If you know anyone who would benefit from these courses, do let them know about the scheme, or if you feel that you would yourself like to avail of it, don’t hesitate to contact us.
To register your own, a friend or a relative’s interest, you can contact the Digital Training Project Coordinator Sheena Twist in our Ennis office on 065 6866515/086 4121869, or you can drop in to your local centre to enquire about the courses.
If you would like to enquire on behalf of other ‘non-liners’, or if you have recently been introduced to online browsing and set up an email address, but feel you would benefit from further basic classes on navigating the internet, you can also email email@example.com for information.
Family Carers Ireland Launch ‘Share the Care’ Campaign – Highlighting Vital Role Carers Play in Society
Monday 27th February: Family Carers Ireland (FCI) today launched its year-long campaign, ‘Share the Care’. The campaign aims to make 2017 the Year of the Carer, and will highlight the vital role the 200,000+ family carers in Ireland play in our society. ‘Share the Care’ will be supported by a range of nationwide awareness building activities, events, research projects, and complemented with political engagement at all levels. The campaign will strive to give all carers a voice so that the issues facing them are heard.
One of the fundamental messages of the ‘Share the Care’ campaign is that nobody should care alone. Caring should be a shared responsibility between a number of partners and parties including the person requiring care, the family carer, the wider family, the state and other relevant agencies such as service providers. The present reality is that family carers prop up the health system through their dedication and are often expected to fill the gaps in resources in the system regardless of the cost to them – financially, socially, or in terms of their physical and mental health and well-being. “Share the Care” also calls on family carers to self-identify as carers and seek support from their wider family, the state and society as some carers can find it difficult to reach out and ask for help.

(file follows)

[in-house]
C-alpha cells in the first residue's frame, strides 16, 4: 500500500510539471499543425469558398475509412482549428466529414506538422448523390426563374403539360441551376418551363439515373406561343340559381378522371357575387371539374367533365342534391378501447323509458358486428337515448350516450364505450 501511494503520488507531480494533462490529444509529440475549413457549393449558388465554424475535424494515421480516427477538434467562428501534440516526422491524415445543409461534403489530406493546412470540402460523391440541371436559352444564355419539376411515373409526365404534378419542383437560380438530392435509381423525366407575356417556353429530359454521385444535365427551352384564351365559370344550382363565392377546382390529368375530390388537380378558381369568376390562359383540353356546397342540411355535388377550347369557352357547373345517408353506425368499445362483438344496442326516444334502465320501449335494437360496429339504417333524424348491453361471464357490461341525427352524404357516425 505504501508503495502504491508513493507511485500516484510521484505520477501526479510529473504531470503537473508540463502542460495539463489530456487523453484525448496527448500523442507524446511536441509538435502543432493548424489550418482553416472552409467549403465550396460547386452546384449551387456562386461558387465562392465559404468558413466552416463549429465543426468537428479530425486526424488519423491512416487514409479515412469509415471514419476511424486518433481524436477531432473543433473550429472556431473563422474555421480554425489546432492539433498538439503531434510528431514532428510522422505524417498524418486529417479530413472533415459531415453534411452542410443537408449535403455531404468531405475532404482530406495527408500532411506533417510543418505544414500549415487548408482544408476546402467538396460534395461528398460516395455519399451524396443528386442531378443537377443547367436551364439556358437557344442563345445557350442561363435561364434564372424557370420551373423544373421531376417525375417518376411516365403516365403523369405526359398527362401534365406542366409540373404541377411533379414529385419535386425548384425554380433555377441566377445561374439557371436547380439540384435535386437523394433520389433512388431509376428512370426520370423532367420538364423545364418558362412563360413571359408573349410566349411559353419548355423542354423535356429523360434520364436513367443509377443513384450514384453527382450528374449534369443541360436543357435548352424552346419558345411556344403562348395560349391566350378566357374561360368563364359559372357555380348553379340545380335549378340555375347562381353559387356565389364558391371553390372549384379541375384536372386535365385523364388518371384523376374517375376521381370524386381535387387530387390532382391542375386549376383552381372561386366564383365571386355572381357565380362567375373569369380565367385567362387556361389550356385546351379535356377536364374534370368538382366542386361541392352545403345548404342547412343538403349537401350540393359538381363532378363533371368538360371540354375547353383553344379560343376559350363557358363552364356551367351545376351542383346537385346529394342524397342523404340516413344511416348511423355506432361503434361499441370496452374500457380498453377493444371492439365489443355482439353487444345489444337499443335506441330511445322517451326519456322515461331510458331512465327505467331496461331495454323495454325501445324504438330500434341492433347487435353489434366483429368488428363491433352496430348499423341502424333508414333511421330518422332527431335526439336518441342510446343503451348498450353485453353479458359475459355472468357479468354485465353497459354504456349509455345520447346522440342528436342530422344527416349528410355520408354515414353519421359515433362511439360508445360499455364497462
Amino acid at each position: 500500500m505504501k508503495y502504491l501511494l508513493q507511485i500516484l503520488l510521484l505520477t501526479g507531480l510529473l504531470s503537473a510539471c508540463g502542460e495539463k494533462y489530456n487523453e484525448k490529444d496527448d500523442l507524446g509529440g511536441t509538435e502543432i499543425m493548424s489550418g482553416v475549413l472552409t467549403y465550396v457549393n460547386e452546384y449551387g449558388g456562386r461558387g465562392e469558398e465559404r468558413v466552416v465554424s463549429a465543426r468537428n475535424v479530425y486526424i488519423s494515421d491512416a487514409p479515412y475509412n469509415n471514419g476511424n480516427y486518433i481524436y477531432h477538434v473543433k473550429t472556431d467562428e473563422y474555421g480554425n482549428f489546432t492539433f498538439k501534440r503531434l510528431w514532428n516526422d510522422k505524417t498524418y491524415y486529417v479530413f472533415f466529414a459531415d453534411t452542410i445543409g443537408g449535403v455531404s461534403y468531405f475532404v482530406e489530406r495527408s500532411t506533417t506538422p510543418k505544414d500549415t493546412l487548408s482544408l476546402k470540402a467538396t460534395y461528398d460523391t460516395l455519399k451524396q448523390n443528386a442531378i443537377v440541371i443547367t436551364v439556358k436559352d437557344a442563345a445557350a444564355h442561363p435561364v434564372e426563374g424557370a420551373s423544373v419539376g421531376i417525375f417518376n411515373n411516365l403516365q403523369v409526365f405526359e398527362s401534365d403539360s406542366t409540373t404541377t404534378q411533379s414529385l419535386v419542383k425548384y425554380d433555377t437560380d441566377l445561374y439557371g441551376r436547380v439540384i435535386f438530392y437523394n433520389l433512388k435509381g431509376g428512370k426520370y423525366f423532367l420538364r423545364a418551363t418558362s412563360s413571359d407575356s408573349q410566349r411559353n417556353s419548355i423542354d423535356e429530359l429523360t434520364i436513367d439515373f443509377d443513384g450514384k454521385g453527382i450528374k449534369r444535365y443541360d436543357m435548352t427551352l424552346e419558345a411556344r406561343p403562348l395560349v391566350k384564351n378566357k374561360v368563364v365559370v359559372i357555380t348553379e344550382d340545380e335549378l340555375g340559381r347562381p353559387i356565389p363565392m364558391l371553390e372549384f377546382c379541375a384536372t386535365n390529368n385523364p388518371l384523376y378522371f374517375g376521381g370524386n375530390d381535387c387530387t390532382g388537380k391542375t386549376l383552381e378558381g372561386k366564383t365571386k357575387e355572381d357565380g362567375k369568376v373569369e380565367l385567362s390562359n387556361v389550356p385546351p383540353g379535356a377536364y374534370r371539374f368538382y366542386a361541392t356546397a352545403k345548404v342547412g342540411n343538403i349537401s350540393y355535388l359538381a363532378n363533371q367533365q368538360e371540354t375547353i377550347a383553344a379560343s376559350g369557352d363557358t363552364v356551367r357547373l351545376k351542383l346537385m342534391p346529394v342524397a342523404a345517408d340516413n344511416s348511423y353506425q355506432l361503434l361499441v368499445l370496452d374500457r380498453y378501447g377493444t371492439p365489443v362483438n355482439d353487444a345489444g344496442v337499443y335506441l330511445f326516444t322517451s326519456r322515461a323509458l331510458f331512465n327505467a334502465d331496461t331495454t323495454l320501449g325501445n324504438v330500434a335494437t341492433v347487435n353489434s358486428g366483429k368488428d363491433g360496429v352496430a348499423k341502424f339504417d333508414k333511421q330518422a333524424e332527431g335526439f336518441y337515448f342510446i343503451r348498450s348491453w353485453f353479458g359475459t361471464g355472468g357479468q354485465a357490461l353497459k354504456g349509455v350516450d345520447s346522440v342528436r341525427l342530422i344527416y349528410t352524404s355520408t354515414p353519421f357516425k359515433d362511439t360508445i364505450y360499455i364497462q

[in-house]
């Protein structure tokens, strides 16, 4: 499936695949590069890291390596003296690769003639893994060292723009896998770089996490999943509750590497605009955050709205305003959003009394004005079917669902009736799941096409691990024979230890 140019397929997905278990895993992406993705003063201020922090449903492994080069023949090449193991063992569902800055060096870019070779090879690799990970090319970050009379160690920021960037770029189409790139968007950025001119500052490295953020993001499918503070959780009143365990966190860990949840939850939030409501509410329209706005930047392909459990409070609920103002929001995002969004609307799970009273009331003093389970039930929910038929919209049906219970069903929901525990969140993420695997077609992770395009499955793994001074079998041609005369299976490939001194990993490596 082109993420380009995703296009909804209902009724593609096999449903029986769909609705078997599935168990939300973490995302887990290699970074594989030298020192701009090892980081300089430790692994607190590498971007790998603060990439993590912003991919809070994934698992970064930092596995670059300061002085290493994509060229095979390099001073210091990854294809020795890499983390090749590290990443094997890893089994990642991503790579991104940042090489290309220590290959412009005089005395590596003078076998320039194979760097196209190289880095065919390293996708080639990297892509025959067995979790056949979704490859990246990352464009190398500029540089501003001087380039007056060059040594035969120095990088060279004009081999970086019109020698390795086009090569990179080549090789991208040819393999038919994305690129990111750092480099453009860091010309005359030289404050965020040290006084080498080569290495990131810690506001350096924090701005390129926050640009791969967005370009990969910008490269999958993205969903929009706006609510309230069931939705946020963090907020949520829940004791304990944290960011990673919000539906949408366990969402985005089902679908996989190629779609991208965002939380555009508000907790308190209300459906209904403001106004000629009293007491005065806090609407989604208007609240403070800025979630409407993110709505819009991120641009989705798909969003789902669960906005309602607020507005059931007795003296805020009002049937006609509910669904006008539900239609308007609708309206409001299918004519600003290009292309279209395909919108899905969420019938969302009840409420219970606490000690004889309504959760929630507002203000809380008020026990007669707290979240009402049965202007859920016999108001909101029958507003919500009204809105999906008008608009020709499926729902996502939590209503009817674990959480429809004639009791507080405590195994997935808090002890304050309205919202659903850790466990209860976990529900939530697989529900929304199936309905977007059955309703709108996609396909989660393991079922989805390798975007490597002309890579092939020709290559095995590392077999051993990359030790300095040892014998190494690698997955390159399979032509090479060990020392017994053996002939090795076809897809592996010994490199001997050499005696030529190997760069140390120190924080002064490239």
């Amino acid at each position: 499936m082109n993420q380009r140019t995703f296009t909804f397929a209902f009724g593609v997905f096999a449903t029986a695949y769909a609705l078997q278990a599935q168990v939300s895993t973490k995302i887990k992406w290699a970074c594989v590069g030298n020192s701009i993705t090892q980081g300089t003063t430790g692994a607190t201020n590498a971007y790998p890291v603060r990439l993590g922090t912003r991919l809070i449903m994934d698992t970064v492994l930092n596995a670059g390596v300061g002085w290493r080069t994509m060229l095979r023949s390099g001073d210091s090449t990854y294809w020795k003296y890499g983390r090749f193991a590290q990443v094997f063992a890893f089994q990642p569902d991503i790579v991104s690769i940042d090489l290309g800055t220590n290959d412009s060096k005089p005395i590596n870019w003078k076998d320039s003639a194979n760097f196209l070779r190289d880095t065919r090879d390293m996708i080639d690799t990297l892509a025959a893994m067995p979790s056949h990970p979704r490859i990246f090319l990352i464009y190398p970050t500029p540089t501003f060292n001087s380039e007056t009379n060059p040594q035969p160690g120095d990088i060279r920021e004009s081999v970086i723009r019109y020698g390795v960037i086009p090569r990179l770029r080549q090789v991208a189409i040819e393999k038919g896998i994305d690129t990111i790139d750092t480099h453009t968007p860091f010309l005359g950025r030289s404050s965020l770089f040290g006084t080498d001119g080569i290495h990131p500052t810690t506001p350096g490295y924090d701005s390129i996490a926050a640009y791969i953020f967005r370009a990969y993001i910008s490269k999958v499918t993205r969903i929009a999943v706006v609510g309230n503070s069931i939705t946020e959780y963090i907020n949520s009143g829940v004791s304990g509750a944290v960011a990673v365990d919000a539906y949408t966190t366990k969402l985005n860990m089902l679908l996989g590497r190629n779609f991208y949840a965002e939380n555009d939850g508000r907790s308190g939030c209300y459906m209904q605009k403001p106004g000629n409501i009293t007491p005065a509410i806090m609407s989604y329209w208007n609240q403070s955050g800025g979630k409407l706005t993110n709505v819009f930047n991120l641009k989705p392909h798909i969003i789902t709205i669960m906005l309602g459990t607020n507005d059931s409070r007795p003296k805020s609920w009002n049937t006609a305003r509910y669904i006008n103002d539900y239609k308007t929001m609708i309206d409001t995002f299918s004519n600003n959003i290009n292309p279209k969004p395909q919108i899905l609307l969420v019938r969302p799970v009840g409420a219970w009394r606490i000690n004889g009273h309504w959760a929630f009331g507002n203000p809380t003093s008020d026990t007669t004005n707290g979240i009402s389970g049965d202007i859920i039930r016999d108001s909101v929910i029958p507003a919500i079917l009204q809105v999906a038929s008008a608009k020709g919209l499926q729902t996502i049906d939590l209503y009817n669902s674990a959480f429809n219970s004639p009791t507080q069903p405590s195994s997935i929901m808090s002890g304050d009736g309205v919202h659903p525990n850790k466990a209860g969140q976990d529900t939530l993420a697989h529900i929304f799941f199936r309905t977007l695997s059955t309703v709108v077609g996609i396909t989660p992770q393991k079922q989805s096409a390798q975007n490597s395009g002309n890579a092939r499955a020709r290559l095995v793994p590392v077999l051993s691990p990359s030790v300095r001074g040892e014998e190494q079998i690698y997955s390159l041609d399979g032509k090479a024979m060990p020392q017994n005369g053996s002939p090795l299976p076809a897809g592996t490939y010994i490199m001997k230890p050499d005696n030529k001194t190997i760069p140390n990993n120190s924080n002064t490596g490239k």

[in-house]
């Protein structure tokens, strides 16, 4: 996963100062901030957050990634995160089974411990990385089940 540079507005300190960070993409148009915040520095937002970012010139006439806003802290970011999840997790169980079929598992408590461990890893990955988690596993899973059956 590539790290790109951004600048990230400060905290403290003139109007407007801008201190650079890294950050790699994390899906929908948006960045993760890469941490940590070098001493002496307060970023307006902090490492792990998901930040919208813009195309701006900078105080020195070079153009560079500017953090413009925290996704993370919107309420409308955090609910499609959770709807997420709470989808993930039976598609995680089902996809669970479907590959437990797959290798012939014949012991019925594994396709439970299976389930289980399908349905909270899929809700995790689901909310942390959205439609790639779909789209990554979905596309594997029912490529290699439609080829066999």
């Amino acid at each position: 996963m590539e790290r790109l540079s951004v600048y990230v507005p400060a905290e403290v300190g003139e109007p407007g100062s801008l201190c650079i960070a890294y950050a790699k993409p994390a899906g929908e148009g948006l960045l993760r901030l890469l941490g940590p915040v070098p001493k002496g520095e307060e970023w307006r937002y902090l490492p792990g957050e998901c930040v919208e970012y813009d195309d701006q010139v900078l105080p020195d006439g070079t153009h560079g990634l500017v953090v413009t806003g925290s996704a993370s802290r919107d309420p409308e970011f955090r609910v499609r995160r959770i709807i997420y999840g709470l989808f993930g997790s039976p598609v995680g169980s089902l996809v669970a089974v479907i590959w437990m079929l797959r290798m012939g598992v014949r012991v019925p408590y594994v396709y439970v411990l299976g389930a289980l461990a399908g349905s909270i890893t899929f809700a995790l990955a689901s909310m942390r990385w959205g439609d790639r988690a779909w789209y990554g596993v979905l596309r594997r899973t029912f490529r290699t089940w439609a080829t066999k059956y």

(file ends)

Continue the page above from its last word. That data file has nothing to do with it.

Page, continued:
Commenting on today’s launch, Catherine Cox, Head of Communications at Family Carers Ireland, said, “Our Share the Care campaign that we launched today, will run throughout 2017 and will create awareness of the work undertaken by family carers across the country. We also want to provide carers with a platform where they can communicate the issues that are facing them, and where they can get help and support.”
Ms Cox continued, “For too long the work undertaken by family carers has not been recognised, and they have become the forgotten workforce. However, their contribution to our society is vital, and they are presently filling a void in what is a shortage of necessary services. The sole responsibility of caring for a loved one or relation, cannot always fall on one person, more needs to be done to support carers and those they are caring for. Our message with this campaign is strong and will be loud – ‘Share the Care’, once and for all.”
Brendan O’Connor, Journalist and TV Presenter, has spoken openly many times about the challenges facing carers in accessing supports and services, in particular for children with disabilities. Brendan was on hand to launch the campaign today and he commented, “I’m delighted to be involved in Family Carers Ireland ‘Share the Care’ campaign. The issues the organisation are highlighting are ones which I feel very strongly about, and anything which can help to promote the difficulties facing carers and the lack of services available to them has my full backing. People with disabilities are not adequately taken care of in this country, in fact they are neglected, and it’s time that we woke up to this reality and started to do something about it.